I use the term everyman loosely when describing Grant. But according to Gene Wilder on his episode of Inside The Actors Studio, that's how Grant described himself during a chance meeting on a cruise ship, where the Northwest homage Silver Streak, was playing. Wilder was pleasantly stunned to here this description, as well as how Grant was nice enough to include Wilder as being on the same level, but I digress.

Fun film, with good performances, a snappy though unsubtle Herrmann score, with one of Saul Bass's best opening credit sequences. Oscar nominations for the great Editing, Art Direction, and Ernest Lehman's script. Have never seen this on the big screen. I missed my chance about 6 years back, when it was screened for several weekends at midnight at the Paris theater. I'm sorry I missed catching it on the Paris's large screen, but I blame a girl named Amanda for that. The Forum's screen will be adequate for the occasion, their sound system should rock the hell out of Herrmann's score, so to speak:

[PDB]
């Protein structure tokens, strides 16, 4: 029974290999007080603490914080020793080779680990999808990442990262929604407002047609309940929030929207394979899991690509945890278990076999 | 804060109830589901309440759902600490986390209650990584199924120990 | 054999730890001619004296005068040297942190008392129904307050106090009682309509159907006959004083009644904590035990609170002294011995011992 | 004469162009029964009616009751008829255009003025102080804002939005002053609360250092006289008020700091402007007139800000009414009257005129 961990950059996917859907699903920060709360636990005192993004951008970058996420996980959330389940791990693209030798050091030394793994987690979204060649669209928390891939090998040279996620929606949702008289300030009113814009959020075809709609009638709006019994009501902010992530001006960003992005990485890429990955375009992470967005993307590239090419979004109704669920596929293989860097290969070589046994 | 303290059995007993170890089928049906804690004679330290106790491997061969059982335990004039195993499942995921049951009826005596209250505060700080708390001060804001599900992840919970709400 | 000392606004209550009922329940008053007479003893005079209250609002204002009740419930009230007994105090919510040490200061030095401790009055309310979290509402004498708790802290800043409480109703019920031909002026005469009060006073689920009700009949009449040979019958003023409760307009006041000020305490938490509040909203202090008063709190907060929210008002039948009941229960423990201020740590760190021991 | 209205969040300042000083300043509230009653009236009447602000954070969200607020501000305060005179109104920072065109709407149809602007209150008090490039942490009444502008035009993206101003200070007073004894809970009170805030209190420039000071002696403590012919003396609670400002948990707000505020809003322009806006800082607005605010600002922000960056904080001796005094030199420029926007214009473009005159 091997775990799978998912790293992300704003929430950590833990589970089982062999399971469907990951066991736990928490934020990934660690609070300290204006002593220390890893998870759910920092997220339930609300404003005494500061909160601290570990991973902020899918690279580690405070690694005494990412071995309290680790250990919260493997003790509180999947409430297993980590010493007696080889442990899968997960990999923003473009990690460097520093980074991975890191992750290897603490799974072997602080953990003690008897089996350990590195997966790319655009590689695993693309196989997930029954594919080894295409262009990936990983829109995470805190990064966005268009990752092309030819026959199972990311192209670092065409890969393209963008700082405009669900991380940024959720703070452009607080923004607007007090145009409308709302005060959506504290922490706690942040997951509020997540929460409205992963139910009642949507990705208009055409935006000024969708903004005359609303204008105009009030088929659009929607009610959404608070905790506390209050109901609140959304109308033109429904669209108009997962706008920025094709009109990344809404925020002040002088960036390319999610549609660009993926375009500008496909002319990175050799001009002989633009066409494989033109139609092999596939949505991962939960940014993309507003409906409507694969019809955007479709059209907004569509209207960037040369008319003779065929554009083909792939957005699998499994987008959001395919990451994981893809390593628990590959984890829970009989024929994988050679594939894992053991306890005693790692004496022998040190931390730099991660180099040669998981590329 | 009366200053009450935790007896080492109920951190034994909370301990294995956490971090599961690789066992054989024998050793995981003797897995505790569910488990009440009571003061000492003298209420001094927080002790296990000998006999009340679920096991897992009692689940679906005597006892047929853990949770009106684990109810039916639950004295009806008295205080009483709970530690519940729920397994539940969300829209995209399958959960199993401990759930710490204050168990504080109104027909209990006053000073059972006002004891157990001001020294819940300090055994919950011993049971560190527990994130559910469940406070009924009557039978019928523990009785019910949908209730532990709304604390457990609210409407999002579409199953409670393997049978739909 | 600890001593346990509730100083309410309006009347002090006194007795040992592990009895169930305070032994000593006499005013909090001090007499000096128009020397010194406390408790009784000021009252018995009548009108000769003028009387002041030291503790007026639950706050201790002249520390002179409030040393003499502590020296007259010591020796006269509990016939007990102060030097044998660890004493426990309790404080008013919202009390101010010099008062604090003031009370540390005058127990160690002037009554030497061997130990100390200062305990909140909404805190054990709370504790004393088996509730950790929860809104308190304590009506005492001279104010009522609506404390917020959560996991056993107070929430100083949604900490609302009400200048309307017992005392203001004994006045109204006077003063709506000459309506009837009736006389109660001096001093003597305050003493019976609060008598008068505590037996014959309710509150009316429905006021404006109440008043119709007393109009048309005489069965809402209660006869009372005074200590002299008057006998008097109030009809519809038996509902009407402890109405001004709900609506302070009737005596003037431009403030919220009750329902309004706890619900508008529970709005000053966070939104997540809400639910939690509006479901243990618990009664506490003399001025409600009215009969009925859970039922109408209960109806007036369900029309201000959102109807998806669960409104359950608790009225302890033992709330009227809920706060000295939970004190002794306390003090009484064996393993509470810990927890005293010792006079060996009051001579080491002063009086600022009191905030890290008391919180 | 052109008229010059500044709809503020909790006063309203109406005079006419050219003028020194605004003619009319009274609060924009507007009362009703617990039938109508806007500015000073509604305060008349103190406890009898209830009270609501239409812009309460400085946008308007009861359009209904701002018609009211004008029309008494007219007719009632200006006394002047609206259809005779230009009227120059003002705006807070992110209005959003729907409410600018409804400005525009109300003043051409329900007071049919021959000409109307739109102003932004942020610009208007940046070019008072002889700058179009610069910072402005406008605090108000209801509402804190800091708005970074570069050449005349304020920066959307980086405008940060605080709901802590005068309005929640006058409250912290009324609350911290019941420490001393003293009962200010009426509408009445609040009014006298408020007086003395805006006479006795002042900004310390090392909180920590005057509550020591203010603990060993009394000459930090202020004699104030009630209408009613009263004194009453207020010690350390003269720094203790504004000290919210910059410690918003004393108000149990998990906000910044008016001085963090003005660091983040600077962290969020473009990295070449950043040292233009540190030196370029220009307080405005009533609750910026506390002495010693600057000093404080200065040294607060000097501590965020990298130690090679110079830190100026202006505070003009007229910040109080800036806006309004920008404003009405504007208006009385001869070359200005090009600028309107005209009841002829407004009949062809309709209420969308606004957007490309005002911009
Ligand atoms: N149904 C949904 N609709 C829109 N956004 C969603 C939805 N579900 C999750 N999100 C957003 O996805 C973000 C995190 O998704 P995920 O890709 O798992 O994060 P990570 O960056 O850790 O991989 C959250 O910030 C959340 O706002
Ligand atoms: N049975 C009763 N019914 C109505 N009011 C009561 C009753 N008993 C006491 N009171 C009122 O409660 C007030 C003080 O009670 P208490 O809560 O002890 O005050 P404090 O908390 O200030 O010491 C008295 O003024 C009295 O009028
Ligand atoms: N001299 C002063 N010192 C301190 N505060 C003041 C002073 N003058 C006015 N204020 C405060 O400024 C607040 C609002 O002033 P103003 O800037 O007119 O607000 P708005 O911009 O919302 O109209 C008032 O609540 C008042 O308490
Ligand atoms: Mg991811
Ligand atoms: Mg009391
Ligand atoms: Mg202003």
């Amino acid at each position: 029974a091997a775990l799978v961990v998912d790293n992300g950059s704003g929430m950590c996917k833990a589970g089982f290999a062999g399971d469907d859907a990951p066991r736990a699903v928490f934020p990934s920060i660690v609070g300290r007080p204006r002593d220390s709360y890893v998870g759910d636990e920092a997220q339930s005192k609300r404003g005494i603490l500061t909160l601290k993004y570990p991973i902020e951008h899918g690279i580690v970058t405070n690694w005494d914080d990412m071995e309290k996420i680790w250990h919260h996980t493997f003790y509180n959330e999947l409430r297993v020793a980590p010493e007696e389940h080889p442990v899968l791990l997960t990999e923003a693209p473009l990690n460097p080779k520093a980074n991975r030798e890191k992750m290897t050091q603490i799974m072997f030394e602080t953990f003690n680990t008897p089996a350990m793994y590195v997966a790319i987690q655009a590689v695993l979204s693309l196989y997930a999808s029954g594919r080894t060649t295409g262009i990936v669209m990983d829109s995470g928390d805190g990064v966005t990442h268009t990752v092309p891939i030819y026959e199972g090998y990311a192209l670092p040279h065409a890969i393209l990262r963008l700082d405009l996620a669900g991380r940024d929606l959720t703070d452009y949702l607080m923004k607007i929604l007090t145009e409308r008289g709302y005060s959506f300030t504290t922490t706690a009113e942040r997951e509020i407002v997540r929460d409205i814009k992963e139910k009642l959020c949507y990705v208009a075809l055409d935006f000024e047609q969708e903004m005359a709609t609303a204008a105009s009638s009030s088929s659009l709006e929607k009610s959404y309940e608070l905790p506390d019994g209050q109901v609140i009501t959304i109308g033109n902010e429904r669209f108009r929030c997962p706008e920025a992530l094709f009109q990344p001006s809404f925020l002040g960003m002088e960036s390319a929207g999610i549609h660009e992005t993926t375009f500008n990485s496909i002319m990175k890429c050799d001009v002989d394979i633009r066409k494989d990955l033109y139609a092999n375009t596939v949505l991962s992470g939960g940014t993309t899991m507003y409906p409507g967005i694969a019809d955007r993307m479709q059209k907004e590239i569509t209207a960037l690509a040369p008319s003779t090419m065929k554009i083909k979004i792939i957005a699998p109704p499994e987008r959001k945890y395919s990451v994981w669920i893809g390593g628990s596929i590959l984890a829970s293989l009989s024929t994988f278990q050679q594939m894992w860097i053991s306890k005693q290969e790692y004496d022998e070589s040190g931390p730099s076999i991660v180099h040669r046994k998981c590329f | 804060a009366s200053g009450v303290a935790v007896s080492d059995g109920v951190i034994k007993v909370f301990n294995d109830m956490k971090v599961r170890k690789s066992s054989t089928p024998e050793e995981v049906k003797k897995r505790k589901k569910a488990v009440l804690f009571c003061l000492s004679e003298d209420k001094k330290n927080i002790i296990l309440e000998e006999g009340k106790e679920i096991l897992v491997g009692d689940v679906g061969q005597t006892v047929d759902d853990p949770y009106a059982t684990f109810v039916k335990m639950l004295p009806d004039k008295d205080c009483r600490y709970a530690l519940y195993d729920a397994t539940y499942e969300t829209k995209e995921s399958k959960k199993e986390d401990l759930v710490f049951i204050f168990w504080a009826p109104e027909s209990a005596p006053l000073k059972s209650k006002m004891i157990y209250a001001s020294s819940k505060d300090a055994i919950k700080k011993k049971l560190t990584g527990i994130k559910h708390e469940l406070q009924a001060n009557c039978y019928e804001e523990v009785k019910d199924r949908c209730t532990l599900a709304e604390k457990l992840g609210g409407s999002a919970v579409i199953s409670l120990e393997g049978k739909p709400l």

DESPERATELY SEEKING SUSAN- introduced by robbinschilds- Mon Oct 24 at 7- IFC Center- A sleeper hit from the spring of 1985. A variation of Alice In Wonderland, as a bored housewife spots a regular personal ad in the paper titled 'Desperately Seeking Susan'. She heads off to New York, following the ad, and finds Susan. From there, it gets a little trippy, as said housewife loses herself, and yet finds herself, in this new trippy world. A time capsule of the Village of the mid 1980s, and a fun, at times romantic, comedy. Made Rosanna Arquette a working actress for a while, but it deserves to be considered the Madonna movie, since she overshadows better actors (Adian Quinn, Laurie Metcalf, John Turturro), with a solid, appealing persona.

This is part of IFC Center's Queer/Art Film series. Choreographers Sonya Robbins and Layla Childs, also known as robbinschilds, will introduce the film, and discuss how the film influenced them and their art: